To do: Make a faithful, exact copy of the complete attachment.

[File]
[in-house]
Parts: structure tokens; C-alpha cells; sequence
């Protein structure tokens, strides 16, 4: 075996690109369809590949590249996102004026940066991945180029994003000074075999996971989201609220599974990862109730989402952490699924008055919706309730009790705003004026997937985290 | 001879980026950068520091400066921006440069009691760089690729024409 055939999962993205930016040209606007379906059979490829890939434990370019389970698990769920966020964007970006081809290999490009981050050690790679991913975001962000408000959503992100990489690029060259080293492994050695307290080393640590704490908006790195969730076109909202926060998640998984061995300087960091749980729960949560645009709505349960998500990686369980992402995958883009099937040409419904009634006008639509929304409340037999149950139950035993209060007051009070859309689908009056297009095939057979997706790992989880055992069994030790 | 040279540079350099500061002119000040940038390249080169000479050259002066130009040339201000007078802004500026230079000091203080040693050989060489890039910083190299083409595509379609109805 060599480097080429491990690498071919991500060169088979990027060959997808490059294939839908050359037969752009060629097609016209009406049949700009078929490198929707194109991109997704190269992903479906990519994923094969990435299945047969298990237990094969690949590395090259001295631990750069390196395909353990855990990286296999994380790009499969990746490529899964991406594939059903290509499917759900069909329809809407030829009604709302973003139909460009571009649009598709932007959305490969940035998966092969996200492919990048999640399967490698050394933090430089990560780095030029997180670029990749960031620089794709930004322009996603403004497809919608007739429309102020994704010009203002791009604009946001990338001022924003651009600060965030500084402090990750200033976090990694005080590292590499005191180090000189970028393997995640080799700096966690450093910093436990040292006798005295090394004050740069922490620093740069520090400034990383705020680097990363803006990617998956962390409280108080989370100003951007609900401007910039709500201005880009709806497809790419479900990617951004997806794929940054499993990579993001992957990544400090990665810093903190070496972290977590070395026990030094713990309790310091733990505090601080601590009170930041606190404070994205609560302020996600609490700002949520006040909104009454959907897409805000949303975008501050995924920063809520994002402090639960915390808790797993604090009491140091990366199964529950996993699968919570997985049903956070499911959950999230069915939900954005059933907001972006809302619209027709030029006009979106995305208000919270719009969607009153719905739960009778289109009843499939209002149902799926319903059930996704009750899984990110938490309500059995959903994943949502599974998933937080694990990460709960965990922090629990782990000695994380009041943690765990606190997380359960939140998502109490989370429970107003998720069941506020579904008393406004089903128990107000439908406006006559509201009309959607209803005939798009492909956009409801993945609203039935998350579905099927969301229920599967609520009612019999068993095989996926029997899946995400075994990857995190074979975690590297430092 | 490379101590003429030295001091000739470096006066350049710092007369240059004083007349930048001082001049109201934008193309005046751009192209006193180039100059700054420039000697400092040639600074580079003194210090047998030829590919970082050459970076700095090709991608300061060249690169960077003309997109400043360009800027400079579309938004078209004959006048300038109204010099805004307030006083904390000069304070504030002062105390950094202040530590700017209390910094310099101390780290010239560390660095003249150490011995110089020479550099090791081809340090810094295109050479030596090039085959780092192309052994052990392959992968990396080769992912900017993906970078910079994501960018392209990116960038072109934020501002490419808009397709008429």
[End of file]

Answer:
[in-house]
Parts: structure tokens; C-alpha cells; sequence
């Protein structure tokens, strides 16, 4: 075996690109369809590949590249996102004026940066991945180029994003000074075999996971989201609220599974990862109730989402952490699924008055919706309730009790705003004026997937985290 | 001879980026950068520091400066921006440069009691760089690729024409 055939999962993205930016040209606007379906059979490829890939434990370019389970698990769920966020964007970006081809290999490009981050050690790679991913975001962000408000959503992100990489690029060259080293492994050695307290080393640590704490908006790195969730076109909202926060998640998984061995300087960091749980729960949560645009709505349960998500990686369980992402995958883009099937040409419904009634006008639509929304409340037999149950139950035993209060007051009070859309689908009056297009095939057979997706790992989880055992069994030790 | 040279540079350099500061002119000040940038390249080169000479050259002066130009040339201000007078802004500026230079000091203080040693050989060489890039910083190299083409595509379609109805 060599480097080429491990690498071919991500060169088979990027060959997808490059294939839908050359037969752009060629097609016209009406049949700009078929490198929707194109991109997704190269992903479906990519994923094969990435299945047969298990237990094969690949590395090259001295631990750069390196395909353990855990990286296999994380790009499969990746490529899964991406594939059903290509499917759900069909329809809407030829009604709302973003139909460009571009649009598709932007959305490969940035998966092969996200492919990048999640399967490698050394933090430089990560780095030029997180670029990749960031620089794709930004322009996603403004497809919608007739429309102020994704010009203002791009604009946001990338001022924003651009600060965030500084402090990750200033976090990694005080590292590499005191180090000189970028393997995640080799700096966690450093910093436990040292006798005295090394004050740069922490620093740069520090400034990383705020680097990363803006990617998956962390409280108080989370100003951007609900401007910039709500201005880009709806497809790419479900990617951004997806794929940054499993990579993001992957990544400090990665810093903190070496972290977590070395026990030094713990309790310091733990505090601080601590009170930041606190404070994205609560302020996600609490700002949520006040909104009454959907897409805000949303975008501050995924920063809520994002402090639960915390808790797993604090009491140091990366199964529950996993699968919570997985049903956070499911959950999230069915939900954005059933907001972006809302619209027709030029006009979106995305208000919270719009969607009153719905739960009778289109009843499939209002149902799926319903059930996704009750899984990110938490309500059995959903994943949502599974998933937080694990990460709960965990922090629990782990000695994380009041943690765990606190997380359960939140998502109490989370429970107003998720069941506020579904008393406004089903128990107000439908406006006559509201009309959607209803005939798009492909956009409801993945609203039935998350579905099927969301229920599967609520009612019999068993095989996926029997899946995400075994990857995190074979975690590297430092 | 490379101590003429030295001091000739470096006066350049710092007369240059004083007349930048001082001049109201934008193309005046751009192209006193180039100059700054420039000697400092040639600074580079003194210090047998030829590919970082050459970076700095090709991608300061060249690169960077003309997109400043360009800027400079579309938004078209004959006048300038109204010099805004307030006083904390000069304070504030002062105390950094202040530590700017209390910094310099101390780290010239560390660095003249150490011995110089020479550099090791081809340090810094295109050479030596090039085959780092192309052994052990392959992968990396080769992912900017993906970078910079994501960018392209990116960038072109934020501002490419808009397709008429």